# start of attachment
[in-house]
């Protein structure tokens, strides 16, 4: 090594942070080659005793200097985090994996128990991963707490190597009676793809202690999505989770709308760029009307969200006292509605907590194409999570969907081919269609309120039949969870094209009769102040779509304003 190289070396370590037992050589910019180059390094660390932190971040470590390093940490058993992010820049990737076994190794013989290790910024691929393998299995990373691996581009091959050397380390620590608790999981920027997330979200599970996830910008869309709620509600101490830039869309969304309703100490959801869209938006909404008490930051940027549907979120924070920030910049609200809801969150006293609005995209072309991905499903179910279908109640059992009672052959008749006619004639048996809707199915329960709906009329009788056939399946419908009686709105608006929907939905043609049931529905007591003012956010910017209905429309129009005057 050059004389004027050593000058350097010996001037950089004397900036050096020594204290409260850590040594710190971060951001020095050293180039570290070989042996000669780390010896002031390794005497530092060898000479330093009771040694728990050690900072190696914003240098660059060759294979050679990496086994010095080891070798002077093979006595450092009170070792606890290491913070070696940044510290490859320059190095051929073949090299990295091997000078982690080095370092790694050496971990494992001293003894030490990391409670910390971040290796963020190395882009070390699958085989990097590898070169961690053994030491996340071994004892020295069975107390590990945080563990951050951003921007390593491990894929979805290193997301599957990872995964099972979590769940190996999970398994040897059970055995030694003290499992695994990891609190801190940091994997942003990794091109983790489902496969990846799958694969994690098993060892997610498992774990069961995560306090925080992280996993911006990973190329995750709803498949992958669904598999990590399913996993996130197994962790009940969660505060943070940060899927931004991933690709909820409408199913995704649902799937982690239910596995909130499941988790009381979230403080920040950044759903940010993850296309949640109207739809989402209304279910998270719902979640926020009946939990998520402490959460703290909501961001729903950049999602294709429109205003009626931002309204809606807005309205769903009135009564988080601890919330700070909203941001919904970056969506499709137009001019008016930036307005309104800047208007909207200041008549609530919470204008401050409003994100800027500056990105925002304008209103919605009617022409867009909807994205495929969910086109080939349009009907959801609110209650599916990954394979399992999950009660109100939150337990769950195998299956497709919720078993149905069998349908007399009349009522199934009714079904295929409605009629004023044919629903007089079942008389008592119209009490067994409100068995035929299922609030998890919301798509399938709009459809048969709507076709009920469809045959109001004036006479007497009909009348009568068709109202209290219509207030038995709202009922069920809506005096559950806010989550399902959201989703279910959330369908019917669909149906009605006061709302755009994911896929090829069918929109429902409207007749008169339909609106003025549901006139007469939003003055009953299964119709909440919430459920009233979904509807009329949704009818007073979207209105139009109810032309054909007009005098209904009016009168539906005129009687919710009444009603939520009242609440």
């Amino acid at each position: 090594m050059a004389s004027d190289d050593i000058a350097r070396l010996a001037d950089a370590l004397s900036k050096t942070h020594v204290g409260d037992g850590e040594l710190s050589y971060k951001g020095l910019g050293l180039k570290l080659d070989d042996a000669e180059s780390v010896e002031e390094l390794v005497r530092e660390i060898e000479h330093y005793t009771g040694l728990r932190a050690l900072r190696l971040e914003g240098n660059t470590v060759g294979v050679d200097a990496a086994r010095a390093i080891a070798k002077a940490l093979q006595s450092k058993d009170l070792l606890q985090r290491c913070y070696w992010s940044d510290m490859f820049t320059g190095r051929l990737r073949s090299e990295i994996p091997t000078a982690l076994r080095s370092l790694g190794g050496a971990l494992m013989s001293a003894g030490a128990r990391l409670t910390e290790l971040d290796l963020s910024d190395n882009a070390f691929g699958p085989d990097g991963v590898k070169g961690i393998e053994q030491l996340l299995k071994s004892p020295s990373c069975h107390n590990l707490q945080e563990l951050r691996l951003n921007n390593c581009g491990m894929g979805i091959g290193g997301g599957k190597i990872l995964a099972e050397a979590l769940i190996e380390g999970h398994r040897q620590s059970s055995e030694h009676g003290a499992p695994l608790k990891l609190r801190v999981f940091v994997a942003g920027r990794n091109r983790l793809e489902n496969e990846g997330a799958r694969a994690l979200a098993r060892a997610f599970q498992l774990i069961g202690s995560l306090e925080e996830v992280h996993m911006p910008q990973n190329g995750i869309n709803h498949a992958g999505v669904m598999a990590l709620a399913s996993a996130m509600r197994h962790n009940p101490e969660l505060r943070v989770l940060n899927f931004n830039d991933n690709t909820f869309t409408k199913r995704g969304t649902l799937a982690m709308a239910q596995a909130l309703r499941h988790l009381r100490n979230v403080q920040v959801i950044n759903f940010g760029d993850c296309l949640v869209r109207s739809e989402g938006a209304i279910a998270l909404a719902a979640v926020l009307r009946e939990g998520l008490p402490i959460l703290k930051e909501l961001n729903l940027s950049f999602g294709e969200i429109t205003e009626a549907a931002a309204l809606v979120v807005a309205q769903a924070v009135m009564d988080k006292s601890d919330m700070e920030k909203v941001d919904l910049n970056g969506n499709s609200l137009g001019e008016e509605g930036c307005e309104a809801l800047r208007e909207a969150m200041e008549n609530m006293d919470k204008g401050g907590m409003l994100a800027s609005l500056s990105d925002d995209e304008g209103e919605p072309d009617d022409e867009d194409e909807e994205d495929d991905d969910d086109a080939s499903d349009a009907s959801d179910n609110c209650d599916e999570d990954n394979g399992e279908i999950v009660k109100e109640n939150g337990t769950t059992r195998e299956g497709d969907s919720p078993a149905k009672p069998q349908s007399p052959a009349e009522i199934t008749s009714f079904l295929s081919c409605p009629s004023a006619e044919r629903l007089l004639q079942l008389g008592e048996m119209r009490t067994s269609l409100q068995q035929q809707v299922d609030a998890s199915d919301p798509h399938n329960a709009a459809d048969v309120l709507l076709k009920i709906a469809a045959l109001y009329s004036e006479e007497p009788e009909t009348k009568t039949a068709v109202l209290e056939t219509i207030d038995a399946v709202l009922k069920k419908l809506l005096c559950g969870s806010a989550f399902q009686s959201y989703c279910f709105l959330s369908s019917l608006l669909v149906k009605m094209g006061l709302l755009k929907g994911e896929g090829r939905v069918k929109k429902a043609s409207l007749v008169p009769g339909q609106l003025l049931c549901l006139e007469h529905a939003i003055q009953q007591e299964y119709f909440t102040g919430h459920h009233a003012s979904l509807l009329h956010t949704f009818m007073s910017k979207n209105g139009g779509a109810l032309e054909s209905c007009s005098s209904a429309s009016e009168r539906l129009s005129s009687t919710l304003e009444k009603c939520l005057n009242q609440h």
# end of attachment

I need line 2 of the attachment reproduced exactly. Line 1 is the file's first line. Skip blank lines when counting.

């Protein structure tokens, strides 16, 4: 090594942070080659005793200097985090994996128990991963707490190597009676793809202690999505989770709308760029009307969200006292509605907590194409999570969907081919269609309120039949969870094209009769102040779509304003 190289070396370590037992050589910019180059390094660390932190971040470590390093940490058993992010820049990737076994190794013989290790910024691929393998299995990373691996581009091959050397380390620590608790999981920027997330979200599970996830910008869309709620509600101490830039869309969304309703100490959801869209938006909404008490930051940027549907979120924070920030910049609200809801969150006293609005995209072309991905499903179910279908109640059992009672052959008749006619004639048996809707199915329960709906009329009788056939399946419908009686709105608006929907939905043609049931529905007591003012956010910017209905429309129009005057 050059004389004027050593000058350097010996001037950089004397900036050096020594204290409260850590040594710190971060951001020095050293180039570290070989042996000669780390010896002031390794005497530092060898000479330093009771040694728990050690900072190696914003240098660059060759294979050679990496086994010095080891070798002077093979006595450092009170070792606890290491913070070696940044510290490859320059190095051929073949090299990295091997000078982690080095370092790694050496971990494992001293003894030490990391409670910390971040290796963020190395882009070390699958085989990097590898070169961690053994030491996340071994004892020295069975107390590990945080563990951050951003921007390593491990894929979805290193997301599957990872995964099972979590769940190996999970398994040897059970055995030694003290499992695994990891609190801190940091994997942003990794091109983790489902496969990846799958694969994690098993060892997610498992774990069961995560306090925080992280996993911006990973190329995750709803498949992958669904598999990590399913996993996130197994962790009940969660505060943070940060899927931004991933690709909820409408199913995704649902799937982690239910596995909130499941988790009381979230403080920040950044759903940010993850296309949640109207739809989402209304279910998270719902979640926020009946939990998520402490959460703290909501961001729903950049999602294709429109205003009626931002309204809606807005309205769903009135009564988080601890919330700070909203941001919904970056969506499709137009001019008016930036307005309104800047208007909207200041008549609530919470204008401050409003994100800027500056990105925002304008209103919605009617022409867009909807994205495929969910086109080939349009009907959801609110209650599916990954394979399992999950009660109100939150337990769950195998299956497709919720078993149905069998349908007399009349009522199934009714079904295929409605009629004023044919629903007089079942008389008592119209009490067994409100068995035929299922609030998890919301798509399938709009459809048969709507076709009920469809045959109001004036006479007497009909009348009568068709109202209290219509207030038995709202009922069920809506005096559950806010989550399902959201989703279910959330369908019917669909149906009605006061709302755009994911896929090829069918929109429902409207007749008169339909609106003025549901006139007469939003003055009953299964119709909440919430459920009233979904509807009329949704009818007073979207209105139009109810032309054909007009005098209904009016009168539906005129009687919710009444009603939520009242609440």